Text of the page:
The safest hiking method for preventing a mountain lion attack, this formation also gives us the largest and most deterring presence possible. If we unfortunately come across a lion or other predator along the trail, my family will stay behind me while I cover the animal’s approach with my pistol. We’ll stay close together, moving around and away from the threat as a unit while waving our arms and yelling at the lion to make the largest and most intimidating presence possible as we gain distance away from the stalking predator.
When our youngest child is attacked, dragged off, and pinned between a lion’s jaws in the tree above us, we respond quickly and deliberately. With severe puncture wounds to our child’s neck, the lion stationary in a tree above us, no cell coverage, and help at least an hour away, it’s up to us to save our family.
Keeping our team together and behind me in a safe cover position, my spouse activates the satellite phone to call for help while watching our back for other predators in the area. I move into position for a broadside shot, ensuring our child isn’t in the line of fire before engaging the lion with enough shots to the cat’s vital zone to stop the threat and force the release of our child. Cougars are thin-skinned animals and having dispatched several public safety/depredation mountain lions throughout my career with my duty pistol, I see these shots neutralize the cat effectively as it drops from the tree.
With the lion and our child on the ground, I ensure the cat is neutralized and begin assessing wounds for severity before starting treatment immediately on my child. She’s conscious, yelling in pain, and bleeding from the back of the neck, but fortunately the puncture marks indicate no damage to the spinal cord or carotid artery. I stop the bleeding using a QuikClot gauze pack, 4×4 gauze pads, and a compression wrap, while maintaining spinal precautions. Given the chance of unseen spinal damage or concussion, hiking out to safety isn’t an option. We’ll need a helicopter evacuation. As I maintain trauma care, airway, shock, and concussion protocol monitoring with our 11-year-old’s assistance, my spouse is on the sat phone with a 911 dispatch center giving our exact location through GPS coordinates. She conveys identifiable landmarks around us for an inbound helicopter crew to easily spot. She requests a helicopter that has a medic, hoist, and Stokes litter system aboard to evacuate a non-ambulatory victim quickly — capabilities very few air ships have for these types of emergencies. Following the call, my spouse photographs the scene with her cell phone camera. I monitor our child while maintaining scene security, keeping our family far enough away from the lion carcass and surrounding area to avoid inner perimeter contamination for the pending wildlife attack investigation.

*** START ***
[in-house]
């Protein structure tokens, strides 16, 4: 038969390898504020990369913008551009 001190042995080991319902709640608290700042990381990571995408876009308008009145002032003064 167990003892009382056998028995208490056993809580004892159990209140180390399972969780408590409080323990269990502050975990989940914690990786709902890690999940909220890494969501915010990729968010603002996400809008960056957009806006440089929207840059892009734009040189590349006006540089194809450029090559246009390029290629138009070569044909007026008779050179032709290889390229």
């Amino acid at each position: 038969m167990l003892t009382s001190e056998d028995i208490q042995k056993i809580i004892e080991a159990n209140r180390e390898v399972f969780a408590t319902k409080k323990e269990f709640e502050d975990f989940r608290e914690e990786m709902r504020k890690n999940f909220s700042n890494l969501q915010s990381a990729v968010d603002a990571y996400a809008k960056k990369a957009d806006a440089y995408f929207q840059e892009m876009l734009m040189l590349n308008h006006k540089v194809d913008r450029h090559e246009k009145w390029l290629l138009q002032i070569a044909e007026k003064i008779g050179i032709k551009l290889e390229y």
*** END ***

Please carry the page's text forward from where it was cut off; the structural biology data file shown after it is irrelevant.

With two small children, the possibility of an animal attack, especially a mountain lion attack, is always on our minds whenever we head out for an adventure. We often hike in mountain lion country, so while we want to have fun on our hike, we’re also on high alert. With more and more people getting outdoors and encroaching on nature’s territory, predators are taking more chances.
Whenever we head out for a hike, we pack the essentials: snacks, water, a small survival kit, a first-aid kit, sunscreen, and bug spray. Both my husband and I each conceal-carry our respective firearms; we also each have a folding knife. In instances where we aren’t allowed to carry firearms (like many places in California), we carry bear spray and an air horn, in addition to our knives. Bear spray has been known to deter mountain lions and bears. An air horn has also been known to spook predators. In addition, our Jeep is stocked with a large first-aid kit, food, water, and a ham radio.
Before heading out, I always do some research on the area we’re about to explore, which would include researching the local animals. Knowing what’s out there will allow me to know what I’m looking for as far as tracks, scat, etc. If I’m unfamiliar with what tracks or scat an animal makes, I’ll search for that at the same time. I’ll even download pictures onto my phone so I can compare while out in the wild.
When doing research, I also look up self-defense laws, specifically when it comes to animal and mountain lion attacks. In California, the law allows you to defend yourself against a wild animal attack if there’s danger of an immediate attack.
Whether we’re in mountain lion country or not, we always tell our children to stay close to us and in turn, we stay close to them. In general, we try to keep our kids in between us, so we always have eyes on them, as well as the surrounding area. Plus, big cats like to come from behind, so we wouldn’t want our children to bring up the rear. Of course, because they’re children, oftentimes we have to continually remind them and/or guide them back between us as we walk.
If we were to spot a mountain lion early, we’d be as loud as possible — scream, stomp feet, jump up and down, wave arms, and so on. We’d stand our ground and show our dominance. Whatever you do, don’t run!